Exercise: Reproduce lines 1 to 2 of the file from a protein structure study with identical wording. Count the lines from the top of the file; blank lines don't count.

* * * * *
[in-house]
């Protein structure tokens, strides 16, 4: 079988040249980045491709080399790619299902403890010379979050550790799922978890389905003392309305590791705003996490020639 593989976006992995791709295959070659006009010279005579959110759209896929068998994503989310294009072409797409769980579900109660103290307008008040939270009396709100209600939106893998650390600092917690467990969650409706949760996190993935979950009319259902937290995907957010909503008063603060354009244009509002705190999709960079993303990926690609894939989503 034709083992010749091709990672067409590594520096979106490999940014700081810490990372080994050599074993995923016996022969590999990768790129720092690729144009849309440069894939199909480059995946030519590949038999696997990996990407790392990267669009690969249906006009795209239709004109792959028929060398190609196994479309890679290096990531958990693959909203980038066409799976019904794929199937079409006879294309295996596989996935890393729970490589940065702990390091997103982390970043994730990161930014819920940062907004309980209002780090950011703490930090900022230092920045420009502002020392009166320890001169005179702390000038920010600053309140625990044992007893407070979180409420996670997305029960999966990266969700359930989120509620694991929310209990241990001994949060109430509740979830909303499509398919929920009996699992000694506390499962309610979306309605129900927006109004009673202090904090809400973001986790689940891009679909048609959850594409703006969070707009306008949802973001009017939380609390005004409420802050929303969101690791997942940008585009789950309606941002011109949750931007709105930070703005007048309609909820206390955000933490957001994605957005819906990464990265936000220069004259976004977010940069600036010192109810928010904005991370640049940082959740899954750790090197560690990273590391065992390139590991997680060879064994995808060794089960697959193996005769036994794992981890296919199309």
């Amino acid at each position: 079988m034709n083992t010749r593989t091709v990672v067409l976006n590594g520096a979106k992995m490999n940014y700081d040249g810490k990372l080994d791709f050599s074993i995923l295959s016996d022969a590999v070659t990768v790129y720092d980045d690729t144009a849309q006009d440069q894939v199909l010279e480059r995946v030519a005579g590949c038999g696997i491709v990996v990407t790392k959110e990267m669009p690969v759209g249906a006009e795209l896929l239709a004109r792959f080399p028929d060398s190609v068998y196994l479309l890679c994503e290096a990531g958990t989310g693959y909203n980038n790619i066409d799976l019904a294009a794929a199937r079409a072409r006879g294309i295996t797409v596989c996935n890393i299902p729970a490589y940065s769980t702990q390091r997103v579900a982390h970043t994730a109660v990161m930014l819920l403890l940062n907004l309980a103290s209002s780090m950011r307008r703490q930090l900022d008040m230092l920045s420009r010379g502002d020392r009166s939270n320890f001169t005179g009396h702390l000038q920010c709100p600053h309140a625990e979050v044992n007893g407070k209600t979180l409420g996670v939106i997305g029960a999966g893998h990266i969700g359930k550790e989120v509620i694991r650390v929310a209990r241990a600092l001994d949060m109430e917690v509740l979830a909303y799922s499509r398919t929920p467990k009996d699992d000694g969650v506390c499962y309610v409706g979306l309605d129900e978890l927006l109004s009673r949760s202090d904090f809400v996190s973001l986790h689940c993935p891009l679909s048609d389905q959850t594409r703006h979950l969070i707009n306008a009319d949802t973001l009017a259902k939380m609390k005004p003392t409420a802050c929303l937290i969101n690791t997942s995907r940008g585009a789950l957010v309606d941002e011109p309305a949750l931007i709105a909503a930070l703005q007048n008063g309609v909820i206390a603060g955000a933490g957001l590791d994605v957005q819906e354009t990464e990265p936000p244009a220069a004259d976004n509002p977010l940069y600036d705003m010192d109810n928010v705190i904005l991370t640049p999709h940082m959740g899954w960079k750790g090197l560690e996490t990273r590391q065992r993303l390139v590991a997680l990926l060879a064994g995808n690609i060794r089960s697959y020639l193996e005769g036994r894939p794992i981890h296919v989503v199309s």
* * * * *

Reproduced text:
[in-house]
């Protein structure tokens, strides 16, 4: 079988040249980045491709080399790619299902403890010379979050550790799922978890389905003392309305590791705003996490020639 593989976006992995791709295959070659006009010279005579959110759209896929068998994503989310294009072409797409769980579900109660103290307008008040939270009396709100209600939106893998650390600092917690467990969650409706949760996190993935979950009319259902937290995907957010909503008063603060354009244009509002705190999709960079993303990926690609894939989503 034709083992010749091709990672067409590594520096979106490999940014700081810490990372080994050599074993995923016996022969590999990768790129720092690729144009849309440069894939199909480059995946030519590949038999696997990996990407790392990267669009690969249906006009795209239709004109792959028929060398190609196994479309890679290096990531958990693959909203980038066409799976019904794929199937079409006879294309295996596989996935890393729970490589940065702990390091997103982390970043994730990161930014819920940062907004309980209002780090950011703490930090900022230092920045420009502002020392009166320890001169005179702390000038920010600053309140625990044992007893407070979180409420996670997305029960999966990266969700359930989120509620694991929310209990241990001994949060109430509740979830909303499509398919929920009996699992000694506390499962309610979306309605129900927006109004009673202090904090809400973001986790689940891009679909048609959850594409703006969070707009306008949802973001009017939380609390005004409420802050929303969101690791997942940008585009789950309606941002011109949750931007709105930070703005007048309609909820206390955000933490957001994605957005819906990464990265936000220069004259976004977010940069600036010192109810928010904005991370640049940082959740899954750790090197560690990273590391065992390139590991997680060879064994995808060794089960697959193996005769036994794992981890296919199309």